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Pest Information

Desert Recluse Spider

Desert Recluse Spider

  • Latin Name: Loxosceles deserta
  • Common Name: Desert Recluse Spider
  • Other Names: Brown spiders, Fiddleback spiders

Pest Details

Desert Recluse Spider
Desert Recluse Spider

Origin:

This is a native species in the southwest U.S.

Biology:

This uncommon spider is found in the desert environments of the Mojave and Sonora Deserts in California, Nevada, and Arizona and stretching into Utah. It is rarely found around urban areas with irrigated landscape, preferring to stay in natural areas where it often may live within rodent burrows or packrat dens where insects may be encountered as food. Recent opinion from the University of California suggests that the venom of this species should be considered equal in potency to that of the Brown Recluse, but this remains unproven. The venom is, however, capable of causing skin disruption and lesions but for 90% of proven victims of a bite the wound heals quickly and without scarring.

Identification:

The ideal character that is distinctive for the Loxosceles spiders is the arrangement and number of eyes. They have only 6 eyes, whereas most other spiders have 8, and the 6 eyes are arranged as 3 pairs in a wide arc across the top-front of the head. There also will normally be a darker “violin” shaped pattern on top of the cephalothorax, with the widest part at the front. The overall color is brown to dark brown, the legs are very long and relatively hairless, and with legs spread outward the spider may have a diameter of less than 1.5 inches. The cephalothorax is round in appearance and the abdomen is narrower and covered with very short hairs that give it a dull look.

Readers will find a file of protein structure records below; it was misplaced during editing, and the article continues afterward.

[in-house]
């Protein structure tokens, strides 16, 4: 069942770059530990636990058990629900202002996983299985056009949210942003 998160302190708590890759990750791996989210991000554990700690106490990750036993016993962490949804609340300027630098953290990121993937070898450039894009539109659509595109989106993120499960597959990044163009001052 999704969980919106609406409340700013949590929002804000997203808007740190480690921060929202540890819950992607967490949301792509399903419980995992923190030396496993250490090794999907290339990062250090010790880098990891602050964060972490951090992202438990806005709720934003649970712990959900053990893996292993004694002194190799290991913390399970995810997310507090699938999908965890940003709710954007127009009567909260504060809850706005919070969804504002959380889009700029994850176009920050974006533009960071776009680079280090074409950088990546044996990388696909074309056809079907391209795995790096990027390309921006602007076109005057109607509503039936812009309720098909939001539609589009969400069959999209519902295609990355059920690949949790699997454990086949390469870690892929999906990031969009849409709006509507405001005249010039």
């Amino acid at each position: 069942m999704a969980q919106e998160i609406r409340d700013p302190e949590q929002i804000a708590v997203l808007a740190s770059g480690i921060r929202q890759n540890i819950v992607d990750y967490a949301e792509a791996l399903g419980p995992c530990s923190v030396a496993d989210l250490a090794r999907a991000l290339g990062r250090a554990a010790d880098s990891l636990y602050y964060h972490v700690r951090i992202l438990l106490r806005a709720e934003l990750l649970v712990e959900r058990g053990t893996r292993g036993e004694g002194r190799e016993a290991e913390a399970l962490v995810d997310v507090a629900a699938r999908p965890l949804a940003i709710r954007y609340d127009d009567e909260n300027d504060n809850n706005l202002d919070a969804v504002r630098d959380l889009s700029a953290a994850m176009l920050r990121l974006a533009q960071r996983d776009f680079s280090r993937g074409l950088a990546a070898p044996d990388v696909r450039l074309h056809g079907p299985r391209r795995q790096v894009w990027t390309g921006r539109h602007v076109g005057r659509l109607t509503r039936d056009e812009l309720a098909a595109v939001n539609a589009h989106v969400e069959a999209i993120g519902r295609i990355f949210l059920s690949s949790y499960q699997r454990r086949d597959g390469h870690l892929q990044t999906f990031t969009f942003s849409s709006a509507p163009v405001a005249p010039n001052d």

Characteristicts Important to Control:

As with most spider control habitat modification is important, removing or elevating all materials on the soil that might serve as a hiding place and moving firewood and other unnecessary materials away from the structure. These are hunting spiders that do not spin webs for the capture of food. A good program of exclusion should take place to permanently close all openings the spiders may use for entry to structures. The use of a labeled residual, contact insecticide around doorways and windows, entry points, and into possible harborage will help to kill the spiders. This species is not likely to take up residence within a structure.

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